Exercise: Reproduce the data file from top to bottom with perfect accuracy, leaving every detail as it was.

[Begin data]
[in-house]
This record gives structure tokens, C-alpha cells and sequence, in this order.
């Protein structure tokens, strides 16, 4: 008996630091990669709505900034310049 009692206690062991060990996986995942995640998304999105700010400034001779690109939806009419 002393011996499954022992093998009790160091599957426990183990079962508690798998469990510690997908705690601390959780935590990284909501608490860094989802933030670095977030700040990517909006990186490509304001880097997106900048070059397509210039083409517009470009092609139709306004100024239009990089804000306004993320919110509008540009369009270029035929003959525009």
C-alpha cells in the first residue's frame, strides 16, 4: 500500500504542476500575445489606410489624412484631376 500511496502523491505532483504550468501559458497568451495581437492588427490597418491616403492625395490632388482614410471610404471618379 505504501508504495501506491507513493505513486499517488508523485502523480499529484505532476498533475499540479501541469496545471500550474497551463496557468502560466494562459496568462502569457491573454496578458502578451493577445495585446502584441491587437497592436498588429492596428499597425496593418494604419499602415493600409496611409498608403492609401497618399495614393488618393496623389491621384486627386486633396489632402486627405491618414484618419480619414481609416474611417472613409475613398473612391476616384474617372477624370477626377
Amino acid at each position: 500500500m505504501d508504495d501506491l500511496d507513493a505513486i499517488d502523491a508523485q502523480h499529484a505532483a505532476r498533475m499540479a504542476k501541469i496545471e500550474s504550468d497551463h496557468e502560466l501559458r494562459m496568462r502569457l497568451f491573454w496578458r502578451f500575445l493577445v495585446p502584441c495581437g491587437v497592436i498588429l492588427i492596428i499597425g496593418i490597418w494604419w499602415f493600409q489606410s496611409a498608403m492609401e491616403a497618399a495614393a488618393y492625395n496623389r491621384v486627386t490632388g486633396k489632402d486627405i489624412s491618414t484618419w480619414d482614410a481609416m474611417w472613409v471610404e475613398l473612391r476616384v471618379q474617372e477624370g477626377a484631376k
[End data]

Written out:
[in-house]
This record gives structure tokens, C-alpha cells and sequence, in this order.
């Protein structure tokens, strides 16, 4: 008996630091990669709505900034310049 009692206690062991060990996986995942995640998304999105700010400034001779690109939806009419 002393011996499954022992093998009790160091599957426990183990079962508690798998469990510690997908705690601390959780935590990284909501608490860094989802933030670095977030700040990517909006990186490509304001880097997106900048070059397509210039083409517009470009092609139709306004100024239009990089804000306004993320919110509008540009369009270029035929003959525009």
C-alpha cells in the first residue's frame, strides 16, 4: 500500500504542476500575445489606410489624412484631376 500511496502523491505532483504550468501559458497568451495581437492588427490597418491616403492625395490632388482614410471610404471618379 505504501508504495501506491507513493505513486499517488508523485502523480499529484505532476498533475499540479501541469496545471500550474497551463496557468502560466494562459496568462502569457491573454496578458502578451493577445495585446502584441491587437497592436498588429492596428499597425496593418494604419499602415493600409496611409498608403492609401497618399495614393488618393496623389491621384486627386486633396489632402486627405491618414484618419480619414481609416474611417472613409475613398473612391476616384474617372477624370477626377
Amino acid at each position: 500500500m505504501d508504495d501506491l500511496d507513493a505513486i499517488d502523491a508523485q502523480h499529484a505532483a505532476r498533475m499540479a504542476k501541469i496545471e500550474s504550468d497551463h496557468e502560466l501559458r494562459m496568462r502569457l497568451f491573454w496578458r502578451f500575445l493577445v495585446p502584441c495581437g491587437v497592436i498588429l492588427i492596428i499597425g496593418i490597418w494604419w499602415f493600409q489606410s496611409a498608403m492609401e491616403a497618399a495614393a488618393y492625395n496623389r491621384v486627386t490632388g486633396k489632402d486627405i489624412s491618414t484618419w480619414d482614410a481609416m474611417w472613409v471610404e475613398l473612391r476616384v471618379q474617372e477624370g477626377a484631376k